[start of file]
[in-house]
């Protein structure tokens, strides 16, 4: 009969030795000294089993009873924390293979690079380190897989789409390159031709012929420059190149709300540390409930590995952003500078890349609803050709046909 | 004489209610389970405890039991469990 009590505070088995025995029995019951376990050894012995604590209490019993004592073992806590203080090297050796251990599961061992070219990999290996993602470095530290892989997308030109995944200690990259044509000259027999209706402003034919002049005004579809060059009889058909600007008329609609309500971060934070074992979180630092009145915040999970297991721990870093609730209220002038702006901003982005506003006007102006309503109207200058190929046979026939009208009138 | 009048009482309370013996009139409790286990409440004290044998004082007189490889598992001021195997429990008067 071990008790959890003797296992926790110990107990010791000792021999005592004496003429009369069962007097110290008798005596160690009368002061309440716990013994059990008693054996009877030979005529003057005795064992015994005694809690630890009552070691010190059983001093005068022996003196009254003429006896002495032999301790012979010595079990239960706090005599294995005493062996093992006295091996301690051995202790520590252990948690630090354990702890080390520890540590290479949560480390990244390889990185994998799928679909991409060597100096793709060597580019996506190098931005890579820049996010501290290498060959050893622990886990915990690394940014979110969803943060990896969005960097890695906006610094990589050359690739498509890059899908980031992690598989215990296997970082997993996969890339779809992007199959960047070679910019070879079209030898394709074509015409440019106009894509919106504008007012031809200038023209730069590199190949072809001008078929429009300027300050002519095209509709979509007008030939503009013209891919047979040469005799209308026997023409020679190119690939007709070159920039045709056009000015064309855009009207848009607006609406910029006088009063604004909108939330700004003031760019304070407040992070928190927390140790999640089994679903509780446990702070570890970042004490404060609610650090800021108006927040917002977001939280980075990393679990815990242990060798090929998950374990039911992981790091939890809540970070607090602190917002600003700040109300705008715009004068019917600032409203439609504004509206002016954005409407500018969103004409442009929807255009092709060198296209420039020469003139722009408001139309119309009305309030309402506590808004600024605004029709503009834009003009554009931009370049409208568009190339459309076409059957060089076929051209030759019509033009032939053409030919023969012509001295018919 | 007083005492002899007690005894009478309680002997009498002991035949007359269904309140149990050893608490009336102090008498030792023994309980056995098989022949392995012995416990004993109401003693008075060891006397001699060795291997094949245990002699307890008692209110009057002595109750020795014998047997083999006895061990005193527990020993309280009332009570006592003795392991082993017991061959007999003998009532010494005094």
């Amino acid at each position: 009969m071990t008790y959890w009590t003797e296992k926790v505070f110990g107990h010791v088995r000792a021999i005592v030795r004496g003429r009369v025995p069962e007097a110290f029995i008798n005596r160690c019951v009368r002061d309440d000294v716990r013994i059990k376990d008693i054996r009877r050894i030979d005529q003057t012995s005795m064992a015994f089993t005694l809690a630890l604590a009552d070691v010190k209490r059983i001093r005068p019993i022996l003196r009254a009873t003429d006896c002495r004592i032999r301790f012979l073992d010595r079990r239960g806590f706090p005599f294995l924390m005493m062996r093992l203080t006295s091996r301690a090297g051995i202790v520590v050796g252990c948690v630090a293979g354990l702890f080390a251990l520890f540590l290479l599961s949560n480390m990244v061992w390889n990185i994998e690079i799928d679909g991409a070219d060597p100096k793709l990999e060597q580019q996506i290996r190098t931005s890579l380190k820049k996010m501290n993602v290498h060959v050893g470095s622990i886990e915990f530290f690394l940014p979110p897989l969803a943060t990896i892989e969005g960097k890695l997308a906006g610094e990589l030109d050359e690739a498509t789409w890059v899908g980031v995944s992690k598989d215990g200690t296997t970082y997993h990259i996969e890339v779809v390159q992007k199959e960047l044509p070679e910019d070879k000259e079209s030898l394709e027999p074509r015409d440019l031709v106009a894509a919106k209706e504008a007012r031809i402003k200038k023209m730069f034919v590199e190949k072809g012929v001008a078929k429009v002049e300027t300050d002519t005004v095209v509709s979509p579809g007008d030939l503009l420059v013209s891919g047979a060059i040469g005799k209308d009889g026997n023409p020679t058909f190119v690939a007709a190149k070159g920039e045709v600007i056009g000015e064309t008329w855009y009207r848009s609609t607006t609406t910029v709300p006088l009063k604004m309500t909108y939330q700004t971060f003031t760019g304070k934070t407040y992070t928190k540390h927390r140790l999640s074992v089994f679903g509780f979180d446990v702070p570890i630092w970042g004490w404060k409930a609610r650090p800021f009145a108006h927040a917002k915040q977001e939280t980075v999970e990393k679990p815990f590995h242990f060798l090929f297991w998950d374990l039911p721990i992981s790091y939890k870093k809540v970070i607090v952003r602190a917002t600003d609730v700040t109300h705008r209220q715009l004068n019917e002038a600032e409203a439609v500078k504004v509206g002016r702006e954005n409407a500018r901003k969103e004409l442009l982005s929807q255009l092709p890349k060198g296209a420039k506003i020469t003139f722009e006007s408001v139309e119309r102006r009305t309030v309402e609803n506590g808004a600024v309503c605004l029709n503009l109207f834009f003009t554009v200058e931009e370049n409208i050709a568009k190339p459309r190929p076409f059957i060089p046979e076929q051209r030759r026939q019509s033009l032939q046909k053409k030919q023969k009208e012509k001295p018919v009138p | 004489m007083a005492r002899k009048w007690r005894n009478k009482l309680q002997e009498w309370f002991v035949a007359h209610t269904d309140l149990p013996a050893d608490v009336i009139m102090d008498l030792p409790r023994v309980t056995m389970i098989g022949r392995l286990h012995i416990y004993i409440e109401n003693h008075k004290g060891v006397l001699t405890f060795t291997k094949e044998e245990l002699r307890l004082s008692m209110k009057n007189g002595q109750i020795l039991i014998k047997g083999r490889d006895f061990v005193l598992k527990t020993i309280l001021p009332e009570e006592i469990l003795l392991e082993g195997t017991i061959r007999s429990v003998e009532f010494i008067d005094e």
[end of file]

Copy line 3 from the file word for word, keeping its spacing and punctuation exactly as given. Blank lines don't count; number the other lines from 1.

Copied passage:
């Amino acid at each position: 009969m071990t008790y959890w009590t003797e296992k926790v505070f110990g107990h010791v088995r000792a021999i005592v030795r004496g003429r009369v025995p069962e007097a110290f029995i008798n005596r160690c019951v009368r002061d309440d000294v716990r013994i059990k376990d008693i054996r009877r050894i030979d005529q003057t012995s005795m064992a015994f089993t005694l809690a630890l604590a009552d070691v010190k209490r059983i001093r005068p019993i022996l003196r009254a009873t003429d006896c002495r004592i032999r301790f012979l073992d010595r079990r239960g806590f706090p005599f294995l924390m005493m062996r093992l203080t006295s091996r301690a090297g051995i202790v520590v050796g252990c948690v630090a293979g354990l702890f080390a251990l520890f540590l290479l599961s949560n480390m990244v061992w390889n990185i994998e690079i799928d679909g991409a070219d060597p100096k793709l990999e060597q580019q996506i290996r190098t931005s890579l380190k820049k996010m501290n993602v290498h060959v050893g470095s622990i886990e915990f530290f690394l940014p979110p897989l969803a943060t990896i892989e969005g960097k890695l997308a906006g610094e990589l030109d050359e690739a498509t789409w890059v899908g980031v995944s992690k598989d215990g200690t296997t970082y997993h990259i996969e890339v779809v390159q992007k199959e960047l044509p070679e910019d070879k000259e079209s030898l394709e027999p074509r015409d440019l031709v106009a894509a919106k209706e504008a007012r031809i402003k200038k023209m730069f034919v590199e190949k072809g012929v001008a078929k429009v002049e300027t300050d002519t005004v095209v509709s979509p579809g007008d030939l503009l420059v013209s891919g047979a060059i040469g005799k209308d009889g026997n023409p020679t058909f190119v690939a007709a190149k070159g920039e045709v600007i056009g000015e064309t008329w855009y009207r848009s609609t607006t609406t910029v709300p006088l009063k604004m309500t909108y939330q700004t971060f003031t760019g304070k934070t407040y992070t928190k540390h927390r140790l999640s074992v089994f679903g509780f979180d446990v702070p570890i630092w970042g004490w404060k409930a609610r650090p800021f009145a108006h927040a917002k915040q977001e939280t980075v999970e990393k679990p815990f590995h242990f060798l090929f297991w998950d374990l039911p721990i992981s790091y939890k870093k809540v970070i607090v952003r602190a917002t600003d609730v700040t109300h705008r209220q715009l004068n019917e002038a600032e409203a439609v500078k504004v509206g002016r702006e954005n409407a500018r901003k969103e004409l442009l982005s929807q255009l092709p890349k060198g296209a420039k506003i020469t003139f722009e006007s408001v139309e119309r102006r009305t309030v309402e609803n506590g808004a600024v309503c605004l029709n503009l109207f834009f003009t554009v200058e931009e370049n409208i050709a568009k190339p459309r190929p076409f059957i060089p046979e076929q051209r030759r026939q019509s033009l032939q046909k053409k030919q023969k009208e012509k001295p018919v009138p | 004489m007083a005492r002899k009048w007690r005894n009478k009482l309680q002997e009498w309370f002991v035949a007359h209610t269904d309140l149990p013996a050893d608490v009336i009139m102090d008498l030792p409790r023994v309980t056995m389970i098989g022949r392995l286990h012995i416990y004993i409440e109401n003693h008075k004290g060891v006397l001699t405890f060795t291997k094949e044998e245990l002699r307890l004082s008692m209110k009057n007189g002595q109750i020795l039991i014998k047997g083999r490889d006895f061990v005193l598992k527990t020993i309280l001021p009332e009570e006592i469990l003795l392991e082993g195997t017991i061959r007999s429990v003998e009532f010494i008067d005094e």